Meeting in a traditional classroom with an instructor and students for class often serves as a reminder of what needs to be done for a course. In an online environment, the lack of physical contact with a teacher or classmates can cause students to lose interest or motivation. Find something that will help keep you motivated throughout the course or program, like wider or better employment opportunities, a degree, or some other personal reward. Develop a self-motivation plan. Because an online class requires more work to be done independently, an online student will need to develop personal techniques to stay engaged.

Be persistent and stay committed

Don't let technical problems or other issues stop you from participating in the course. Keep trying when you encounter challenges and ask for help when needed. Students are more successful when they log into the course and make progress every day or create a manageable study schedule and stick to it. Develop basic technical skills Basic technical skills are needed to do work in an online class. Students should be minimally able to create new documents, use a word processing program, navigate the Internet, and download software. If needed, tutorials on basic computer skills are available on the Web. Know when and how to ask for help. Don't let technical issues or confusion with coursework become major roadblocks. Because you won't be working with an instructor face-to-face, it's important to build a relationship and ask for assistance when it's needed. Learn how to effectively communicate with instructors (and classmates) to prevent or resolve any misunderstandings that might arise in online discussions.

Make the most of online discussions

You may not likely come into contact with classmates as you would in a face-to-face course, but in an online class, you will likely be interacting with them in an online discussion board. This is typically where most of the interaction between the students, and instructor, occurs and is usually the best way to connect with your classmates. Some students find online discussions to be the fun part of a class. Keep in mind that you'll have a better chance of connecting with fellow students by responding with more meaningful messages than the simple "good post."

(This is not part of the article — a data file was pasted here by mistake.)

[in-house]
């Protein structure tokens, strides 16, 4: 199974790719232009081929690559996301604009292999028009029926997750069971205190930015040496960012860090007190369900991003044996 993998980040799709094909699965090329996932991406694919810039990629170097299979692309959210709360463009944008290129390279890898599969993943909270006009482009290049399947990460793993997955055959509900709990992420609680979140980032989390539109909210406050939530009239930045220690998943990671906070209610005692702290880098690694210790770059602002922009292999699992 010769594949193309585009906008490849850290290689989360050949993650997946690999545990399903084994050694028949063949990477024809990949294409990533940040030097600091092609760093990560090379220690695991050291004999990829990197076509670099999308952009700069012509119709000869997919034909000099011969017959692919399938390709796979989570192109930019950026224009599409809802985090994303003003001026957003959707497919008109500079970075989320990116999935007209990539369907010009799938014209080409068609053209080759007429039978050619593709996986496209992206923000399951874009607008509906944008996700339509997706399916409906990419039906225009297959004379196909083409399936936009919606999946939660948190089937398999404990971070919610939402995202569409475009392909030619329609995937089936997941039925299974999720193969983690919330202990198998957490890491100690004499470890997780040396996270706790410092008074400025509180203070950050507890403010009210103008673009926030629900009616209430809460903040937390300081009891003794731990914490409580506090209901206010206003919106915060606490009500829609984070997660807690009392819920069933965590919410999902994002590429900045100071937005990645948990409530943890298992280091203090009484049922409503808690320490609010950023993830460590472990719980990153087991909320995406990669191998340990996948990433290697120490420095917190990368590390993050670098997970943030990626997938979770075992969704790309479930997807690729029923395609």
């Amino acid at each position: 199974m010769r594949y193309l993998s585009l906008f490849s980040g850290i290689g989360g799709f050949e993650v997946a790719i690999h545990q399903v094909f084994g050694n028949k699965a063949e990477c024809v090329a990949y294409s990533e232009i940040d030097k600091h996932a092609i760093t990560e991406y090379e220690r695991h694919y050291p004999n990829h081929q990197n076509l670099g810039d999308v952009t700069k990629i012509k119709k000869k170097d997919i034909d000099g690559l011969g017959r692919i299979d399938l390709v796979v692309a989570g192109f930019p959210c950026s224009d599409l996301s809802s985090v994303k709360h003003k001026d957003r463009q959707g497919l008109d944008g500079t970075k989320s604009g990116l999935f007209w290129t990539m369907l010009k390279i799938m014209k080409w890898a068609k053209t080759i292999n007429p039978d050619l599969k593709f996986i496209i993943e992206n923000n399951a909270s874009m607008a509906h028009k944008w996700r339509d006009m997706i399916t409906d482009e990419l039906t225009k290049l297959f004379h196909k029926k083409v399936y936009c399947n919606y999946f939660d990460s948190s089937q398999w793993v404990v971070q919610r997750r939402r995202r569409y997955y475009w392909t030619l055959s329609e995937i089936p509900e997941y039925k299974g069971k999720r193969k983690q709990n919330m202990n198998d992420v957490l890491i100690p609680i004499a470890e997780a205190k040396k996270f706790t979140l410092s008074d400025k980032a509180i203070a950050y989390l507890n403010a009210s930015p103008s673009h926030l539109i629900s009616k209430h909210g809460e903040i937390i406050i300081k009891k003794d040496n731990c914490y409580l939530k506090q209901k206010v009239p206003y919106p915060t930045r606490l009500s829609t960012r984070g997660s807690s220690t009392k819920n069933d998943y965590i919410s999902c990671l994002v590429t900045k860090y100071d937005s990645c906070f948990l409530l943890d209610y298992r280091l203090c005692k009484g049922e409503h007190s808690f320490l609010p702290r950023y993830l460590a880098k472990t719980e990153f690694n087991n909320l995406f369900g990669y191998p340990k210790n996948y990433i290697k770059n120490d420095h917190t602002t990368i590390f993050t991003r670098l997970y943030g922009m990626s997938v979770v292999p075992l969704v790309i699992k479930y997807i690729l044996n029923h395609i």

Web Conferencing Etiquette Tips

If your online course includes a synchronous component, the following video etiquette tips can help you feel comfortable in front of the camera and establish a sense of community with your classmates and instructor.

  • Remember to mute and unmute your mic as needed throughout the session, and leave your mic muted when not talking to avoid background noise interrupting the class.
  • Modify how your name appears and even upload a static image that appears on the screen when you are not using your camera. While instructors often prefer that students use video, being able to see images instead of just a list of names is helpful.
  • Feel free to turn off your video if you need to leave your computer briefly during a session or eat a quick snack. Otherwise, it's best to keep your video on to help establish a sense of community with your classmates and instructor.
  • Be yourself and respect others. If you wouldn't say something out loud in the physical presence of your professor and classmates, then it's not appropriate to say in a synchronous session or type into a chat window. Courtesy, compassion, and generosity go a long way in group settings. Your peers are part of your professional network, so focus on building positive relationships.
  • Utilize the raise your hand feature if wanting to ask a question live. It's a polite way to ask for an opportunity to speak and helps your professor manage the discussion, especially in a large class.